Open Access Research article

Structure- and context-based analysis of the GxGYxYP family reveals a new putative class of Glycoside Hydrolase

Daniel J Rigden1*, Ruth Y Eberhardt23, Harry J Gilbert4, Qingping Xu5, Yuanyuan Chang6 and Adam Godzik7

Author Affiliations

1 Institute of Integrative Biology, University of Liverpool, Liverpool, UK

2 Wellcome Trust Sanger Institute, Wellcome Trust Genome Campus, Hinxton, Cambridgeshire CB10 1SA, UK

3 European Molecular Biology Laboratory, European Bioinformatics Institute, Hinxton, Cambridgeshire CB10 1SD, UK

4 Institute for Cell and Molecular Biosciences, The Medical School, Newcastle University, Framlington Place, Newcastle Upon Tyne NE2 4HH, UK

5 Joint Center for Structural Genomics, Stanford Synchrotron Radiation Lightsource, SLAC National Accelerator Laboratory, Menlo Park CA 94025, USA

6 Joint Center for Structural Genomics, Program on Bioinformatics and Systems Biology, Sanford-Burnham Medical Research Institute, La Jolla CA 92037, USA

7 Joint Center for Structural Genomics, Center for Research in Biological Systems, University of California, San Diego, La Jolla CA 92093, USA

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BMC Bioinformatics 2014, 15:196  doi:10.1186/1471-2105-15-196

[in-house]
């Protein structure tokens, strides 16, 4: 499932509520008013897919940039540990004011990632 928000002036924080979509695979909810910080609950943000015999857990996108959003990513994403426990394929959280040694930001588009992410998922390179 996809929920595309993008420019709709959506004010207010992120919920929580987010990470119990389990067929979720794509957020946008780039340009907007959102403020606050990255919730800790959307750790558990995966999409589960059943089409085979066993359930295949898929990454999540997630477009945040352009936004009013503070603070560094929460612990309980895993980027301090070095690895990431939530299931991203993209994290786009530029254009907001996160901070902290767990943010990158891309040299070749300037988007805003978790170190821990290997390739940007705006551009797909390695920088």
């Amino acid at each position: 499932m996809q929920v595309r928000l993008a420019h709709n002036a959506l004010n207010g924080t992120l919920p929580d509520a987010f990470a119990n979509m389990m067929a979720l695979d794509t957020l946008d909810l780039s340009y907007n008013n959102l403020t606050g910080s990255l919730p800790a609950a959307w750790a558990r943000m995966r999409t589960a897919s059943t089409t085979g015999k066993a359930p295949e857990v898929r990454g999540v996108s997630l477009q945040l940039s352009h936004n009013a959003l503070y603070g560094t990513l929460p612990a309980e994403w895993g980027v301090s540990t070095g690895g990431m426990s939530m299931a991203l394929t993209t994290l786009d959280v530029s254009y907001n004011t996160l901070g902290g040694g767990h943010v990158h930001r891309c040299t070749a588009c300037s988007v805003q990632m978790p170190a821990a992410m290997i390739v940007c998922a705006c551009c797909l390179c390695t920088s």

Published: 17 June 2014



Gut microbiome metagenomics has revealed many protein families and domains found largely or exclusively in that environment. Proteins containing the GxGYxYP domain are over-represented in the gut microbiota, and are found in Polysaccharide Utilization Loci in the gut symbiont Bacteroides thetaiotaomicron, suggesting their involvement in polysaccharide metabolism, but little else is known of the function of this domain.


Genomic context and domain architecture analyses support a role for the GxGYxYP domain in carbohydrate metabolism. Sparse occurrences in eukaryotes are the result of lateral gene transfer. The structure of the GxGYxYP domain-containing protein encoded by the BT2193 locus reveals two structural domains, the first composed of three divergent repeats with no recognisable homology to previously solved structures, the second a more familiar seven-stranded β/α barrel. Structure-based analyses including conservation mapping localise a presumed functional site to a cleft between the two domains of BT2193. Matching to a catalytic site template from a GH9 cellulase and other analyses point to a putative catalytic triad composed of Glu272, Asp331 and Asp333.


We suggest that GxGYxYP-containing proteins constitute a novel glycoside hydrolase family of as yet unknown specificity.

Carbohydrate metabolism; Glycoside hydrolase; Polysaccharide Utilization Locus; PUL; Protein function prediction; JCSG; 3D structure; Protein family; Gut microbiota